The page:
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The Daily Wildcat

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The Daily Wildcat

The Daily Wildcat

 

    Editorial: For sale by president?

    Media consolidation is a touchy subject among journalists. Buyouts and cost-cutting measures force the press into the ugly realization that their duty to serve the public is supported by a necessity to perform in the marketplace. The ethical and personal difficulty of reporting on massive changes to one’s own livelihood is a challenge, and journalists are defensive about their role as public servants – see the clamor over Rupert Murdoch’s acquisition of The Wall Street Journal last year, or last week’s resignation of the Editor-in-Chief of the Los Angeles Times for resisting downsizing. As newspapers compete with more and more technological tools for fewer and fewer eyes, buyouts and budget cuts have grown more frequent. Now, this troubling trend is encroaching on the world of college journalism.

    Last week, The Associated Press reported that Colorado State University is considering a “”strategic partnership”” between the Rocky Mountain Collegian, the university’s student newspaper, and Gannett Company, the largest media holding company in the United States by circulation and the owner of big-name papers like USA Today, the Detroit Free Press and Arizona’s own Arizona Republic and Tucson Citizen.

    The Collegian’s college-age market and lucrative advertisement revenues are reason enough for Gannett to be interested. But there may be more to the proposal than economics. Last semester, CSU was embroiled in controversy over a provocative four-word editorial that simply read “”Taser this … Fuck Bush.”” In the aftermath, CSU President Larry Penley issued a statement expressing disappointment “”that the Collegian’s recent editorial choices do not reflect the expectations we have of our student journalists.”” The paper – and the university – weathered a few weeks of embarrassing media coverage last semester, and last week Penley initiated the buyout discussion with Gannett. Collegian editors fear that the talks are retribution for their editorial choices – and it’s hard to dismiss them as coincidence.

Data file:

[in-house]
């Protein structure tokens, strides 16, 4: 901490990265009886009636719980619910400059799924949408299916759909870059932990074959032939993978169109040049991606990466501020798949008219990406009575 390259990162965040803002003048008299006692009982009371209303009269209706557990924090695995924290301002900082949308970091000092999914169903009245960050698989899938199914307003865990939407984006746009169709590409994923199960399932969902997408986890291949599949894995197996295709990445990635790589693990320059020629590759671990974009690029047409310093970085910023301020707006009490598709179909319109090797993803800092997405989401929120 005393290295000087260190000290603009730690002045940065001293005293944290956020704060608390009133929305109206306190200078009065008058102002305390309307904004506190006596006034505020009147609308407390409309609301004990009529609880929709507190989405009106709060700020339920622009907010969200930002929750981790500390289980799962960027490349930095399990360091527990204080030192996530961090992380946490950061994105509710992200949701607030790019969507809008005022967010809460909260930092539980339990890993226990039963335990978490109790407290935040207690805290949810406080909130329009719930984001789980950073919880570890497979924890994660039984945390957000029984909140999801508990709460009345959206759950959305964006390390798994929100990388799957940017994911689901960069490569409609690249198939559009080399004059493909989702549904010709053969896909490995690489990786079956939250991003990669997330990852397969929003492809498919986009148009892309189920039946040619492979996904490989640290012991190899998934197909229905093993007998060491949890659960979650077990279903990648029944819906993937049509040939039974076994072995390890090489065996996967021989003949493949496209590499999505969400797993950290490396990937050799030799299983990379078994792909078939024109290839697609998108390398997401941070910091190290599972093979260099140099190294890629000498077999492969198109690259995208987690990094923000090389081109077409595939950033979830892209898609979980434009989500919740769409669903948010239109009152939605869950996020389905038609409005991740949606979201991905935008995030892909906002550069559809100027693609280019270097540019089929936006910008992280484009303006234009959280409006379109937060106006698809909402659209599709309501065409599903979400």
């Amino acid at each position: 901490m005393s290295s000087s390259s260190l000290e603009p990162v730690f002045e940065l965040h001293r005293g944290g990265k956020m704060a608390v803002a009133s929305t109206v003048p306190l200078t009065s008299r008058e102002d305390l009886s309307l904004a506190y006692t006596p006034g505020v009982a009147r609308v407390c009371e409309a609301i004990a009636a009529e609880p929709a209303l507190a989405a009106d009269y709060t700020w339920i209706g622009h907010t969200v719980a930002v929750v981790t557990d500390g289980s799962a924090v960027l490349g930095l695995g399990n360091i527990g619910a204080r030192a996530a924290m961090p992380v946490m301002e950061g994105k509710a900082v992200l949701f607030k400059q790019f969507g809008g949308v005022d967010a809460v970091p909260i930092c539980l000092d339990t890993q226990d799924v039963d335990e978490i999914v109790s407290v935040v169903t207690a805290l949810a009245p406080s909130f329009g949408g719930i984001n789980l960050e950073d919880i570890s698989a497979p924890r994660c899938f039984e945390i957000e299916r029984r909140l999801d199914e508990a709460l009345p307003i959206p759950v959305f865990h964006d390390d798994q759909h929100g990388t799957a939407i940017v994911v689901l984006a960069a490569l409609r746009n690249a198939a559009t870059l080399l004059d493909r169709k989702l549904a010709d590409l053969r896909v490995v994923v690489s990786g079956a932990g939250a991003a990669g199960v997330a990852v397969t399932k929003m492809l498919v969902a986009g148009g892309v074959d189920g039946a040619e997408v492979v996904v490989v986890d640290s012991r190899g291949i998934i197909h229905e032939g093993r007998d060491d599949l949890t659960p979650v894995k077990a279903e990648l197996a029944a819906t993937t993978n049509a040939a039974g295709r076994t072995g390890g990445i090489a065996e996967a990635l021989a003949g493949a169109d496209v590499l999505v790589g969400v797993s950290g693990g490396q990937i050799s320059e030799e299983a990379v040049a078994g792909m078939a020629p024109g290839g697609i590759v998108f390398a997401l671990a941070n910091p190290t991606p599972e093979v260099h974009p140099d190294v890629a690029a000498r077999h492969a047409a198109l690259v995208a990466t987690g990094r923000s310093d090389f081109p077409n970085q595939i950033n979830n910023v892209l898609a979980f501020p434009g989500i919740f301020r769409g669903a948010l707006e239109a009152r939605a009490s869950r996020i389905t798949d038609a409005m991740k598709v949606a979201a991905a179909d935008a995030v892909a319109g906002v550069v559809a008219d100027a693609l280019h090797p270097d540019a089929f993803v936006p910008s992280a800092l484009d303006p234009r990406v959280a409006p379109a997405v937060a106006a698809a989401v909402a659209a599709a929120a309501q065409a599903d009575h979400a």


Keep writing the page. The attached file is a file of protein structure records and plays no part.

Although pronounced opposition from students means a takeover is unlikely, this wouldn’t be Gannett’s first foray into buying student newspapers. In 2006, they bought two in Florida: Central Florida Future, from the University of Central Florida, and FSView & Florida Flambeau, published at Florida State University. The difference? Those papers were already independently published, private publications.

    The Collegian, like the Wildcat, is different. The Wildcat is independent and supported by our own ad revenue, but although the UA has no say in what we publish, we’re still part of Arizona Student Media. At CSU, things are similar – the Collegian is financially and institutionally independent, but still answers to a media board. Both our papers are staffed, written, designed and managed entirely by students. We work day-in and day-out to bring you timely, incisive news – and that’s a difficult job.

    College newspapers like the Collegian and the Wildcat create more value than the millions in ad revenue they bring in (and which are most important to a conglomerate like Gannett). They give students real-world experience in writing, publishing and creating a newspaper that simply isn’t available anywhere else. That’s not to say we don’t make mistakes – the Wildcat and the Collegian have both engendered our fair share of controversy – but the students who work here learn valuable lessons and gain unparalleled hands-on experience. Bringing in “”grown-ups”” to run things for us – or even to own us and stay out of the way – would fundamentally alter the spirit and practice of student journalism.

    Media mergers and consolidations are a necessary evil in the world of private publications. For college newspapers, they are a sinister trend with the potential to deny thousands of students an enormously valuable experience. We hope CSU’s offer to Gannett is canned – and we hope you’ll remember that we at the Wildcat won’t be bought any time soon.

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